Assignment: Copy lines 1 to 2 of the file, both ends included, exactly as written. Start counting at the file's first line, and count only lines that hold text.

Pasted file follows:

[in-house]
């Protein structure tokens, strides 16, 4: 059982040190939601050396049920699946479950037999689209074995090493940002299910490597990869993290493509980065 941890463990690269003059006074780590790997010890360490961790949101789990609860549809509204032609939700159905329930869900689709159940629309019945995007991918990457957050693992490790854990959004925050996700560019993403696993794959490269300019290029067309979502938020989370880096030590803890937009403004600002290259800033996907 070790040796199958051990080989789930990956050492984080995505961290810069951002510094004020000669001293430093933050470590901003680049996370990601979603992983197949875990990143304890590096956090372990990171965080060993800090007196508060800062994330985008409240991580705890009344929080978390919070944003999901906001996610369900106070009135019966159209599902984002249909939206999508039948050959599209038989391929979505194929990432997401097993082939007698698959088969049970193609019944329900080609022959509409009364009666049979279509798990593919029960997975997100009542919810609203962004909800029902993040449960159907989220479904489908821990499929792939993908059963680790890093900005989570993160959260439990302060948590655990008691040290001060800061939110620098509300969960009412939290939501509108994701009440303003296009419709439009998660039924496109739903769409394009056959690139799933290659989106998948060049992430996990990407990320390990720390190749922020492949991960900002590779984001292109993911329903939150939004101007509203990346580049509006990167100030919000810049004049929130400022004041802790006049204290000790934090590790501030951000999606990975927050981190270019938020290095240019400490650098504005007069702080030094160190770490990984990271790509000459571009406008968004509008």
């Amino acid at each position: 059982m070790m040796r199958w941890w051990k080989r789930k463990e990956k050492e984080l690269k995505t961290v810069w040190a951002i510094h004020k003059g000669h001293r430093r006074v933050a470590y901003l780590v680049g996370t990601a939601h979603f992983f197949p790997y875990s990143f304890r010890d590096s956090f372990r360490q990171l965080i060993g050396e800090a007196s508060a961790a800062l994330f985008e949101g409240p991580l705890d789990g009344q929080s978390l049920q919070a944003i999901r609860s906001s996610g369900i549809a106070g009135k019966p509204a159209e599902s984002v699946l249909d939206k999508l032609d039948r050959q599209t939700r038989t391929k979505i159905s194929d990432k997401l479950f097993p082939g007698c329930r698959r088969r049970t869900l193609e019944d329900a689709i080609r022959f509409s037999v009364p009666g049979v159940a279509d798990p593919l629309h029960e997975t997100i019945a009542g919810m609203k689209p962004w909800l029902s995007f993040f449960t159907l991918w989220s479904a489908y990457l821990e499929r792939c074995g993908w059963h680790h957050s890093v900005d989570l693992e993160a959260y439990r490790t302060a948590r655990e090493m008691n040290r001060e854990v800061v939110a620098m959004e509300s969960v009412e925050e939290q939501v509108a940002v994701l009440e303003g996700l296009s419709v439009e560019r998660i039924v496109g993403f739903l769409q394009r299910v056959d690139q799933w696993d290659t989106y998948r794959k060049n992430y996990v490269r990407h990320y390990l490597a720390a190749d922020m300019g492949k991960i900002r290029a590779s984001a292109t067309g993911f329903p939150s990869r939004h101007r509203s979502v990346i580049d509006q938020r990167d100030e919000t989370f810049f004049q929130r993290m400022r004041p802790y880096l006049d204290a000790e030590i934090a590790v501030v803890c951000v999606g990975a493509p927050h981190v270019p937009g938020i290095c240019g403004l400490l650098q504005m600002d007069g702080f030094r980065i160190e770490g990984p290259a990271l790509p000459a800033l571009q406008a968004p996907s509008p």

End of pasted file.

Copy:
[in-house]
């Protein structure tokens, strides 16, 4: 059982040190939601050396049920699946479950037999689209074995090493940002299910490597990869993290493509980065 941890463990690269003059006074780590790997010890360490961790949101789990609860549809509204032609939700159905329930869900689709159940629309019945995007991918990457957050693992490790854990959004925050996700560019993403696993794959490269300019290029067309979502938020989370880096030590803890937009403004600002290259800033996907 070790040796199958051990080989789930990956050492984080995505961290810069951002510094004020000669001293430093933050470590901003680049996370990601979603992983197949875990990143304890590096956090372990990171965080060993800090007196508060800062994330985008409240991580705890009344929080978390919070944003999901906001996610369900106070009135019966159209599902984002249909939206999508039948050959599209038989391929979505194929990432997401097993082939007698698959088969049970193609019944329900080609022959509409009364009666049979279509798990593919029960997975997100009542919810609203962004909800029902993040449960159907989220479904489908821990499929792939993908059963680790890093900005989570993160959260439990302060948590655990008691040290001060800061939110620098509300969960009412939290939501509108994701009440303003296009419709439009998660039924496109739903769409394009056959690139799933290659989106998948060049992430996990990407990320390990720390190749922020492949991960900002590779984001292109993911329903939150939004101007509203990346580049509006990167100030919000810049004049929130400022004041802790006049204290000790934090590790501030951000999606990975927050981190270019938020290095240019400490650098504005007069702080030094160190770490990984990271790509000459571009406008968004509008």